So for an INTJ, the level of correction needed isn't nearly as severe. We test our internal model against reality, and it either matches (indicating that we have a sufficient understanding) or it doesn't, in which case we figure out why. Then we make a change to our model, usually the equivalent of changing a line of code in a piece of software, and try again.

    And when problem solving, we're doing this dozens of times before the problem is solved.

    INTPs on the other hand perceive the big picture and connections between things in the external world and figuring out what it is that connects these things to understand the big picture in deep level.
    Do you understand that there is a big picture you don't perceive? Are you aware of the depths in areas you don't usually look?

    Naturally there can be mistakes with this approach also, but its usually about missing something in the external world big picture. ... <more apt description>
    Yes, that's a decent summary of how INTPs think.

    I dont agree with this at all. For INTP the problem space is different to INTJ. For INTP the solution may be something outside the problem space, while INTJ tends to look solution only from the problem. So there is no need to change the problem space in order to find an solution outside of it or to switch the problem spaces. You need to remember that INTJs perceive external world via Se, while INTPs use Ne for that.
    I'm not saying you need the INTJ problem space, I'm saying you don't see it (or rather, them). I am saying that this shows up in comparing the static, singular, generalized INTP solutions, to the more dynamic nature of INTJ solutions.

    Consider chaos theory as exemplified by weather patterns. Collectively, there is an overall INTP-style understanding of weather patterns and how they work: we understand how rain falls from clouds, why wind blows, how storm fronts form, and so on, in a general way. But we can't reliably predict the weather more than about a week in advance.

    Keep in mind this is just a descriptive analogy: I use it because both broad generalizations and specific instances of dynamics are well understood. Using this analogy, an INTP is focused on the broad understanding of weather patterns in general, and an INTJ is focused on how the weather is going to evolve in the near term.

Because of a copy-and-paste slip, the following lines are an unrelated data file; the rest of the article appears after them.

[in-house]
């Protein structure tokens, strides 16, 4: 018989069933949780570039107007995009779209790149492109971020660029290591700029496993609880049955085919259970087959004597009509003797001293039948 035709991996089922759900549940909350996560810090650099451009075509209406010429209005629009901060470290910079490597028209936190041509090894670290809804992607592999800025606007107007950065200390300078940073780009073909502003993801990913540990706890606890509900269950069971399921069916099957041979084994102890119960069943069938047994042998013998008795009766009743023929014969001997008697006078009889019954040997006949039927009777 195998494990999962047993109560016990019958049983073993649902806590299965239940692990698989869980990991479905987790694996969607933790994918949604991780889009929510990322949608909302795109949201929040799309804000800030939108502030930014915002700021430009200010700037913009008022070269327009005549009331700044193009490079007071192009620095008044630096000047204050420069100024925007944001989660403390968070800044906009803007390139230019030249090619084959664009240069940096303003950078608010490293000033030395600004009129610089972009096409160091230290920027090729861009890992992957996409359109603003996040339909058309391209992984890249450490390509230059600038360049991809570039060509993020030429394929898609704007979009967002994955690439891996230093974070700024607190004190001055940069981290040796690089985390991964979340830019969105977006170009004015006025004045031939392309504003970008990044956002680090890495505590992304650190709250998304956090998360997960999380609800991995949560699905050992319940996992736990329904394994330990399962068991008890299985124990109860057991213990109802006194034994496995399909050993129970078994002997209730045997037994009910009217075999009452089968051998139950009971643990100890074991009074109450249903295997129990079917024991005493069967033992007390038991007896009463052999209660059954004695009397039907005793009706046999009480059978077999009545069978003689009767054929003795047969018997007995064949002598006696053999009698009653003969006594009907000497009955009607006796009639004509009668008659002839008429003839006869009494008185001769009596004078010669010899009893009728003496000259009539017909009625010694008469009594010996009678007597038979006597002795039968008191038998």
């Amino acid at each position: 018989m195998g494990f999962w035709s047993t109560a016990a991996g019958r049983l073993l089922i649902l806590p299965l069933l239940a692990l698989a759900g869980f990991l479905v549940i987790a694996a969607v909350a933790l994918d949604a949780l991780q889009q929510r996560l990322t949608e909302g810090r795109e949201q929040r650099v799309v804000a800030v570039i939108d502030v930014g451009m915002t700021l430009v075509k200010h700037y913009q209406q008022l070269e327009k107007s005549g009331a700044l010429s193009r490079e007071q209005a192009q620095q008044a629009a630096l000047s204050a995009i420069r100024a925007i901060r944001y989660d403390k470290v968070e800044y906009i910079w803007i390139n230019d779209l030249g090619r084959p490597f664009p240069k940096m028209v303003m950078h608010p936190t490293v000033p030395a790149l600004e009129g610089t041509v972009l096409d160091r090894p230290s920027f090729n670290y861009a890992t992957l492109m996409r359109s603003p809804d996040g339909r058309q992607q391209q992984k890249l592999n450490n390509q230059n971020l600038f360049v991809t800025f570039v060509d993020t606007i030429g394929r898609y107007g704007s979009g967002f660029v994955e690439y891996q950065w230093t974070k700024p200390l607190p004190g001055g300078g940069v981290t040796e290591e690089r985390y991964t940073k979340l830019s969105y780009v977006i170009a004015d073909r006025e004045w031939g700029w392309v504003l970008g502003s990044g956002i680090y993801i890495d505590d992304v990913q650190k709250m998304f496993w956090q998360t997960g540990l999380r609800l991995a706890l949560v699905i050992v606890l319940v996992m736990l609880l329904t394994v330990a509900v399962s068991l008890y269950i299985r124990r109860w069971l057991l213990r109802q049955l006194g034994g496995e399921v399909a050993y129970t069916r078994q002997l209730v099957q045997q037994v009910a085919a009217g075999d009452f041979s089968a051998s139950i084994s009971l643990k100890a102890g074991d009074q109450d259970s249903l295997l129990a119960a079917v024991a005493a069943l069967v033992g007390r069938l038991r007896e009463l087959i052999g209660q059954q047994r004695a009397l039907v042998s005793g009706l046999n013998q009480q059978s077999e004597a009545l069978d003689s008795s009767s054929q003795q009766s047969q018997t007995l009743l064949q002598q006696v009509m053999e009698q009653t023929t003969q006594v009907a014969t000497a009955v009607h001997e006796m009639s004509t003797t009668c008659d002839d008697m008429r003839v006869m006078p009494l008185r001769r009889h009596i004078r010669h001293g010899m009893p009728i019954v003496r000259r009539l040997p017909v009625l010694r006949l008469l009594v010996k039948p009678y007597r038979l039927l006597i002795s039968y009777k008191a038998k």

The INTJ/INTP misunderstandings can be summarized like this: A true statement about weather in general doesn't help you determine whether it will rain tomorrow. A true statement about whether it will rain tomorrow doesn't help you understand weather in general.

    Each side finds the other's truths irrelevant to one's own particular focus.

    This currently known version of reality is the key here. INTPs only accept one version of reality, but this version of reality is unknown. INTJs on the other hand claim to know the reality, even tho its just their version of the reality, not the real reality. Reality doesent change, only the perception of it does.
    Reality changes all the time.

    Is it raining today?

    Will it rain tomorrow?


    The perception of reality isnt same as the reality, even tho INTJs see it as so and make the judgments(and the big picture based on them) based on the perception of reality and see it as the real reality.
    Your "real" reality is just as abstract, if not more so, than your so-called "perception of reality".

    This is why INTJ approach seems ridiculously superficial to INTP. This superficial reality really is the perception of what is and analysis what it is(in other words SeTe), INTPs can instantly see that this isnt the reality if it doesent make logical sense compared to the core issue seen by NeTi. However, when it does, its most likely something the INTP didnt think before, at least from that perspective and can be useful.
    So, in the end, figuratively speaking, you understand weather very well, but not only can you not predict the weather, you find the concept of predicting weather to be useless to you. (Again, this is figurative; I'm sure you can predict the weather as well as anyone. It's the focus on dynamic instances vs overall abstraction I'm pointing out.)
    An argument is two people sharing their ignorance.

    A discussion is two people sharing their understanding, even when they disagree.

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    Quote Originally Posted by INTP View Post
    [delusional backpedaling]

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    Quote Originally Posted by uumlau View Post
    Yes, to a degree. But do you understand why? Do you understand that there is something going on, here, that you aren't seeing?

    You note the dismissal, which you think is preemptive, but don't you dismiss possibilities precisely because they aren't true, in your understanding?

    INTJ and INTP hold different kinds of truths to be constant.

    Also note that INTJ statements aren't necessarily dismissing certain truths, any more than you would dismiss the statement "one equals one" as untrue; they're dismissing irrelevancies, not truths. Your truths don't often prove/disprove things in the INTJ perspective, just as saying "one equals one" doesn't prove/disprove any other mathematical thoughts you might have in mind.


    In the case of believing in astrology, I'd agree. In the case of solving problems, generally not.

    Why? INTJs arrive at the mistakes faster, and iteratively correct them.

    The real INTJ weakness, here, is susceptibility to confirmation bias: then the corrections don't happen.


    That's where you're misinterpreting the INTJ thought process, because you're treating it as if it were an INTP thought process. And yes, I see INTPs get one thing wrong, only one, and it takes an extremely long time to correct the error, never mind the amount of time it takes to sift through their version of truth to find the error.